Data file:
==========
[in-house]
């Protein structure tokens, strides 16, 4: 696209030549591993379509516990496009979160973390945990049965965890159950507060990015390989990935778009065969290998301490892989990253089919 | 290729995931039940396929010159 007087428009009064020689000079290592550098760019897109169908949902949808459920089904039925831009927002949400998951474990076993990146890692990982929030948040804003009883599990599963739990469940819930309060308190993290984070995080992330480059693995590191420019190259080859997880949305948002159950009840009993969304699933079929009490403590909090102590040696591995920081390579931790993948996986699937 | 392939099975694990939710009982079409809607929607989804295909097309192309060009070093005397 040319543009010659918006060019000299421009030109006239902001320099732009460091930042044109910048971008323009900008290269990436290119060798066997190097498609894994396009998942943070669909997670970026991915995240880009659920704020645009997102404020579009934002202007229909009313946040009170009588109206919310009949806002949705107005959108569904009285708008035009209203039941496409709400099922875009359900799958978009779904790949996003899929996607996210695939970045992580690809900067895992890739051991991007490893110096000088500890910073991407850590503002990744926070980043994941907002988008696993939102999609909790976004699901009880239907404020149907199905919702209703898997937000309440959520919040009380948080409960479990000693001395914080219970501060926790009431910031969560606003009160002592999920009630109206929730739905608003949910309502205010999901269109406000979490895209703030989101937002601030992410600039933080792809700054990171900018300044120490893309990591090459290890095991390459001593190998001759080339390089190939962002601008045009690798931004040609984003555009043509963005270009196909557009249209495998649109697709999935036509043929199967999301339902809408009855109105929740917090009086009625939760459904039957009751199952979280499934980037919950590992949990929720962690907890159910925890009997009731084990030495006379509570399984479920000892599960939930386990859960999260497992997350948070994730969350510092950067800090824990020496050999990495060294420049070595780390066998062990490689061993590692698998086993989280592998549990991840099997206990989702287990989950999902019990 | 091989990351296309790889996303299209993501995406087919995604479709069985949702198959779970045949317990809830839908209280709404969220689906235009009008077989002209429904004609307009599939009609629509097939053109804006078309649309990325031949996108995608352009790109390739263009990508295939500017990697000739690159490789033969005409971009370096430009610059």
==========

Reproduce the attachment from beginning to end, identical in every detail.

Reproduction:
[in-house]
């Protein structure tokens, strides 16, 4: 696209030549591993379509516990496009979160973390945990049965965890159950507060990015390989990935778009065969290998301490892989990253089919 | 290729995931039940396929010159 007087428009009064020689000079290592550098760019897109169908949902949808459920089904039925831009927002949400998951474990076993990146890692990982929030948040804003009883599990599963739990469940819930309060308190993290984070995080992330480059693995590191420019190259080859997880949305948002159950009840009993969304699933079929009490403590909090102590040696591995920081390579931790993948996986699937 | 392939099975694990939710009982079409809607929607989804295909097309192309060009070093005397 040319543009010659918006060019000299421009030109006239902001320099732009460091930042044109910048971008323009900008290269990436290119060798066997190097498609894994396009998942943070669909997670970026991915995240880009659920704020645009997102404020579009934002202007229909009313946040009170009588109206919310009949806002949705107005959108569904009285708008035009209203039941496409709400099922875009359900799958978009779904790949996003899929996607996210695939970045992580690809900067895992890739051991991007490893110096000088500890910073991407850590503002990744926070980043994941907002988008696993939102999609909790976004699901009880239907404020149907199905919702209703898997937000309440959520919040009380948080409960479990000693001395914080219970501060926790009431910031969560606003009160002592999920009630109206929730739905608003949910309502205010999901269109406000979490895209703030989101937002601030992410600039933080792809700054990171900018300044120490893309990591090459290890095991390459001593190998001759080339390089190939962002601008045009690798931004040609984003555009043509963005270009196909557009249209495998649109697709999935036509043929199967999301339902809408009855109105929740917090009086009625939760459904039957009751199952979280499934980037919950590992949990929720962690907890159910925890009997009731084990030495006379509570399984479920000892599960939930386990859960999260497992997350948070994730969350510092950067800090824990020496050999990495060294420049070595780390066998062990490689061993590692698998086993989280592998549990991840099997206990989702287990989950999902019990 | 091989990351296309790889996303299209993501995406087919995604479709069985949702198959779970045949317990809830839908209280709404969220689906235009009008077989002209429904004609307009599939009609629509097939053109804006078309649309990325031949996108995608352009790109390739263009990508295939500017990697000739690159490789033969005409971009370096430009610059």